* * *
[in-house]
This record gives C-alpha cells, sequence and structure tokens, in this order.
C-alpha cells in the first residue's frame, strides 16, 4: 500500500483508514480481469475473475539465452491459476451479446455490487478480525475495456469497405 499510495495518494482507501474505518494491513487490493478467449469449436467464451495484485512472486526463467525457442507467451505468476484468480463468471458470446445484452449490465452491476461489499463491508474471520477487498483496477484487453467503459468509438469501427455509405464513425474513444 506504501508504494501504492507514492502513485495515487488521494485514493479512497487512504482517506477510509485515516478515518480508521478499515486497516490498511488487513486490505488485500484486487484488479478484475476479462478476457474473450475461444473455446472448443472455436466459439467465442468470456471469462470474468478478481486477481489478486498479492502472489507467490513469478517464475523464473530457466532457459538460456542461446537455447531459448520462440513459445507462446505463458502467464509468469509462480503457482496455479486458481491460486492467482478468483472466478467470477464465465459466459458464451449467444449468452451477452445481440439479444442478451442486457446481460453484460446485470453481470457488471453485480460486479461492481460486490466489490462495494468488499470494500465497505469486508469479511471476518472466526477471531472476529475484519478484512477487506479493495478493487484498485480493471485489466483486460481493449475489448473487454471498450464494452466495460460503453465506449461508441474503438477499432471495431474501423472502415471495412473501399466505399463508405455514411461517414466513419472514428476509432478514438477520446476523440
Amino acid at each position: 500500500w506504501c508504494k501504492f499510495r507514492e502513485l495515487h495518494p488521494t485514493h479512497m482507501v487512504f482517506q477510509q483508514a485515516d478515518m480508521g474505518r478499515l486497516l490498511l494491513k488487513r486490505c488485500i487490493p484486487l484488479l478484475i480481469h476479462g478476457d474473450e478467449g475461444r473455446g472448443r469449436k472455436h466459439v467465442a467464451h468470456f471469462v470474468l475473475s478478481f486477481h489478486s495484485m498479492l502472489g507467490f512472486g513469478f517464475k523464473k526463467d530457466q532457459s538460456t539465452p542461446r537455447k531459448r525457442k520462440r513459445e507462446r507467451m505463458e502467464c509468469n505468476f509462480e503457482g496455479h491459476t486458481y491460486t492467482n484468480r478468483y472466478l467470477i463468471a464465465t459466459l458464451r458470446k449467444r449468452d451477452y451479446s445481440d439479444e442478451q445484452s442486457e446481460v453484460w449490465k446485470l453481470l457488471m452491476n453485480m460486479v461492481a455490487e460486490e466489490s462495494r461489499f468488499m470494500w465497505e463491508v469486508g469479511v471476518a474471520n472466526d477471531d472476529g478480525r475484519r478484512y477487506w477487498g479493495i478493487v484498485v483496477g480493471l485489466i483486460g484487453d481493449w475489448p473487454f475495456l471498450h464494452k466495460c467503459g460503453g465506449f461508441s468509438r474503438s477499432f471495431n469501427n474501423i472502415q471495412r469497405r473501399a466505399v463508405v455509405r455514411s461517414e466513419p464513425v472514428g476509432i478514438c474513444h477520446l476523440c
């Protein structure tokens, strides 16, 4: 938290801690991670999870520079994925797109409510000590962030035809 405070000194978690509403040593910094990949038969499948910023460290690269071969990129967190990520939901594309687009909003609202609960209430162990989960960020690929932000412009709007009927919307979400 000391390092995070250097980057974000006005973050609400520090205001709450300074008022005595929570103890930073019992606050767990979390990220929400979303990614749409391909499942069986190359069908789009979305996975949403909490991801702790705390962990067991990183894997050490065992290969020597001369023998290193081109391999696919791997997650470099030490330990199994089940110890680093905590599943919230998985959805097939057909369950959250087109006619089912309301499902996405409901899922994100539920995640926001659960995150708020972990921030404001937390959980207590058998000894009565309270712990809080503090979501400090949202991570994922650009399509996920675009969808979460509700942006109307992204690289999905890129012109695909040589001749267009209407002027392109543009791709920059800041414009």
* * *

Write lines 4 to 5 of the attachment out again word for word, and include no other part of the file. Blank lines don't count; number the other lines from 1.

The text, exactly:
Amino acid at each position: 500500500w506504501c508504494k501504492f499510495r507514492e502513485l495515487h495518494p488521494t485514493h479512497m482507501v487512504f482517506q477510509q483508514a485515516d478515518m480508521g474505518r478499515l486497516l490498511l494491513k488487513r486490505c488485500i487490493p484486487l484488479l478484475i480481469h476479462g478476457d474473450e478467449g475461444r473455446g472448443r469449436k472455436h466459439v467465442a467464451h468470456f471469462v470474468l475473475s478478481f486477481h489478486s495484485m498479492l502472489g507467490f512472486g513469478f517464475k523464473k526463467d530457466q532457459s538460456t539465452p542461446r537455447k531459448r525457442k520462440r513459445e507462446r507467451m505463458e502467464c509468469n505468476f509462480e503457482g496455479h491459476t486458481y491460486t492467482n484468480r478468483y472466478l467470477i463468471a464465465t459466459l458464451r458470446k449467444r449468452d451477452y451479446s445481440d439479444e442478451q445484452s442486457e446481460v453484460w449490465k446485470l453481470l457488471m452491476n453485480m460486479v461492481a455490487e460486490e466489490s462495494r461489499f468488499m470494500w465497505e463491508v469486508g469479511v471476518a474471520n472466526d477471531d472476529g478480525r475484519r478484512y477487506w477487498g479493495i478493487v484498485v483496477g480493471l485489466i483486460g484487453d481493449w475489448p473487454f475495456l471498450h464494452k466495460c467503459g460503453g465506449f461508441s468509438r474503438s477499432f471495431n469501427n474501423i472502415q471495412r469497405r473501399a466505399v463508405v455509405r455514411s461517414e466513419p464513425v472514428g476509432i478514438c474513444h477520446l476523440c
């Protein structure tokens, strides 16, 4: 938290801690991670999870520079994925797109409510000590962030035809 405070000194978690509403040593910094990949038969499948910023460290690269071969990129967190990520939901594309687009909003609202609960209430162990989960960020690929932000412009709007009927919307979400 000391390092995070250097980057974000006005973050609400520090205001709450300074008022005595929570103890930073019992606050767990979390990220929400979303990614749409391909499942069986190359069908789009979305996975949403909490991801702790705390962990067991990183894997050490065992290969020597001369023998290193081109391999696919791997997650470099030490330990199994089940110890680093905590599943919230998985959805097939057909369950959250087109006619089912309301499902996405409901899922994100539920995640926001659960995150708020972990921030404001937390959980207590058998000894009565309270712990809080503090979501400090949202991570994922650009399509996920675009969808979460509700942006109307992204690289999905890129012109695909040589001749267009209407002027392109543009791709920059800041414009």